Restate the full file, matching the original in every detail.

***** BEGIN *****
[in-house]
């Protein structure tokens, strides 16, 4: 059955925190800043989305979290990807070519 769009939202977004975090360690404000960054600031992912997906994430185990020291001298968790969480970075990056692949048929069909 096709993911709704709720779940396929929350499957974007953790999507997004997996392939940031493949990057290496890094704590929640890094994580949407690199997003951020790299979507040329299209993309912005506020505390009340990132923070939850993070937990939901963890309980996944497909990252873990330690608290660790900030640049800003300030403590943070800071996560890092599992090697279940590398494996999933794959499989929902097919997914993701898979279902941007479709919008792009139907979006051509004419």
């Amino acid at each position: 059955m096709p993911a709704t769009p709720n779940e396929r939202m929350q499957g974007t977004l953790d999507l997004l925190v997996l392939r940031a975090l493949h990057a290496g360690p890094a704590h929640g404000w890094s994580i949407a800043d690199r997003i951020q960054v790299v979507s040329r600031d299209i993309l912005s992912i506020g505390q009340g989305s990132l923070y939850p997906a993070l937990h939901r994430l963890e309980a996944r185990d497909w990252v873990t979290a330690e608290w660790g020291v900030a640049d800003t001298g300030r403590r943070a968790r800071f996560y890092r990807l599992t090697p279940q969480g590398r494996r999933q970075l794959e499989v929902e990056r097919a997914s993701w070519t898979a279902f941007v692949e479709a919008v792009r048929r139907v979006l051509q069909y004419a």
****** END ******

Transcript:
[in-house]
């Protein structure tokens, strides 16, 4: 059955925190800043989305979290990807070519 769009939202977004975090360690404000960054600031992912997906994430185990020291001298968790969480970075990056692949048929069909 096709993911709704709720779940396929929350499957974007953790999507997004997996392939940031493949990057290496890094704590929640890094994580949407690199997003951020790299979507040329299209993309912005506020505390009340990132923070939850993070937990939901963890309980996944497909990252873990330690608290660790900030640049800003300030403590943070800071996560890092599992090697279940590398494996999933794959499989929902097919997914993701898979279902941007479709919008792009139907979006051509004419």
């Amino acid at each position: 059955m096709p993911a709704t769009p709720n779940e396929r939202m929350q499957g974007t977004l953790d999507l997004l925190v997996l392939r940031a975090l493949h990057a290496g360690p890094a704590h929640g404000w890094s994580i949407a800043d690199r997003i951020q960054v790299v979507s040329r600031d299209i993309l912005s992912i506020g505390q009340g989305s990132l923070y939850p997906a993070l937990h939901r994430l963890e309980a996944r185990d497909w990252v873990t979290a330690e608290w660790g020291v900030a640049d800003t001298g300030r403590r943070a968790r800071f996560y890092r990807l599992t090697p279940q969480g590398r494996r999933q970075l794959e499989v929902e990056r097919a997914s993701w070519t898979a279902f941007v692949e479709a919008v792009r048929r139907v979006l051509q069909y004419a």